The Commission does not share the view that the market would be disrupted by a (temporary) shortage of supply of international credits. The flexible nature of the EU ETS design would simply result in the allowance price incentivising more reductions in installations covered by the EU ETS and a reduced reliance on international credits for compliance purposes
No specific stakeholder consultation is planned on this issue, as the Commission regularly interacts with interested stakeholders and always welcomes ideas and input from stakeholders on practical implementation of sectoral crediting.
Implementation of sectoral crediting will require a considerably more important role of the host country governments. They offer host governments to implement sectoral policies that achieve structural transformations of targeted sectors. The role of the private sector, in particular current project developers and consultants, is likely to change significantly. Instead of directly receiving credits from an international body as it is the case with CDM, project developers will need to interact with national governments. This provides for a more proactive role of national governments to introduce appropriate regulatory frameworks for blending of public and private sources of finance. The incentives for the private sector to invest in GHG emissions reductions will depend on the chosen policy mix, and will be country-specific. The proactive interaction between developing country host governments and the private sector on how to best put an incentive structure in place to attract private capital should be encouraged.
No, for reasons of liability, non-permanence and capacity to monitor emissions with sufficient level of accuracy credits from a possible REDD+ mechanism will not be considered for compliance use in the EU ETS before the end of phase 3.
The impact assessment accompanying the introduction of use restrictions on industrial gas credits in the EU ETS has identified significant economic and environmental shortcomings of such credits. These would not disappear with more stringent EU targets. Therefore there are no reasons to reconsider the ban on such credits. But more generally, under a stricter cap strategic decisions will have to be made whether to allow for more credits, and if so which types of credits this would be (new market mechanisms, CDM, etc.).
This would have to be determined through an appropriate impact assessment, if and when such an increased target is politically decided.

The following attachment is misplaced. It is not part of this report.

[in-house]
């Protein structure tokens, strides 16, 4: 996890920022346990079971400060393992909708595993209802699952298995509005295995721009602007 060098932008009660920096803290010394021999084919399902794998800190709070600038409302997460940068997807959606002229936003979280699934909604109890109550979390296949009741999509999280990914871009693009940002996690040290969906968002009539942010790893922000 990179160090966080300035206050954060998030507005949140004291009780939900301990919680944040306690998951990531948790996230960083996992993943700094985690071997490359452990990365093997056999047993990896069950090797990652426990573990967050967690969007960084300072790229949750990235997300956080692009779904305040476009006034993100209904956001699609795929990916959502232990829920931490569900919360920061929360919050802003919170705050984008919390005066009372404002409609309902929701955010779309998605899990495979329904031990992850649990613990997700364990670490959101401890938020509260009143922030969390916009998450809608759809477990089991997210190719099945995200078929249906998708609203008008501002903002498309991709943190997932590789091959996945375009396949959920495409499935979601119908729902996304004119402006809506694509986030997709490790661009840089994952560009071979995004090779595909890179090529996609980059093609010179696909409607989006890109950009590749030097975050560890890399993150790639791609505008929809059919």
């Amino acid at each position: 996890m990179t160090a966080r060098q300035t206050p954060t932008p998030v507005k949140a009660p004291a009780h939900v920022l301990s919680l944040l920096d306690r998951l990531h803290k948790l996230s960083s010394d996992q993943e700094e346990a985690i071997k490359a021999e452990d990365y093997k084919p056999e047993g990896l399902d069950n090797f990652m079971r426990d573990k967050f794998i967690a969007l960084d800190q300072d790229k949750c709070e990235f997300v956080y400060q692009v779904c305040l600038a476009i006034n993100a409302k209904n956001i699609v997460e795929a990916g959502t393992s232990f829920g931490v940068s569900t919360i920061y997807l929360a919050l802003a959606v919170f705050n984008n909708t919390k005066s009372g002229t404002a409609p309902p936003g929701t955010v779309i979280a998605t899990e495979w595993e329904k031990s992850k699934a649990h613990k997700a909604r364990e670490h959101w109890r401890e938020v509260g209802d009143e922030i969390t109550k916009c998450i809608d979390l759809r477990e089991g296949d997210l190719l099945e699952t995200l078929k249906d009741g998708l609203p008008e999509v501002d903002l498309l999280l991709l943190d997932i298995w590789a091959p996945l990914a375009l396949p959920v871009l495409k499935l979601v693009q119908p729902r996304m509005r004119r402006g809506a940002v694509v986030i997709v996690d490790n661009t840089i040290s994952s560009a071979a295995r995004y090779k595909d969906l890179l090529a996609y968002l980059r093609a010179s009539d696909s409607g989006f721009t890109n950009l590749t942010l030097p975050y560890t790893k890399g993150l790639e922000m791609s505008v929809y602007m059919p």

The ETS Directive (Directive 2009/29) and the Effort Sharing Decision (Decision 406/2009) make clear that the term "international agreement on climate change" refers to the "future" agreement that was expected to be reached at COP15 in Copenhagen and that would apply for the period "beyond 2012". This, however, did not happen in Copenhagen.
Negotiations have continued ever since, resulting in the decision in Durban in December 2011 to "launch a process to develop a protocol, another legal instrument or an agreed outcome with legal force under the Convention applicable to all Parties", to be adopted by 2015 and to come into effect and be implemented from 2020.
The adoption of a second commitment period of the Kyoto Protocol without a legally binding agreement for the period beyond 2012 under which other developed countries commit themselves to comparable emission reductions and economically more advanced developing countries commit themselves to contributing adequately according to their responsibilities and capabilities is therefore not an international agreement as referred to in Article 11a(7) of the EU ETS Directive and Article 5(3)of the Effort Sharing Decision.
Articles 11a(7) of the EU ETS Directive and Article 5(3) of the ESD limit the acceptance of CDM credits to those from countries that have ratified the new "international agreement on climate change". They do not "broaden" access in any way.
Thus, once an international agreement pursuant to Article 11a(7) of the EU ETS Directive and Article 5(3) of the ESD is reached, the limitation to CDM credits from new projects from the LDCs for the period starting in 2013 continues to apply. Any broadening of the eligibility criteria to allow new credits from other countries, with the exception of credits used under Article 11a(5), would require an amendment of the ETS Directive. Credits from projects in LDCs and other countries started before 2013 will only be accepted if they originate from countries that have ratified the agreement.
The magnitude and nature of international credits for which a demand may be created in the EU ETS from 2021 onwards is yet to be defined. The European Parliament and Council would, on the basis of a proposal from the Commission, decide how much demand the EU should create for international credits and of what types at a later stage and in the light of various factors, including the level of ambition of countries in the post-2020 climate regime.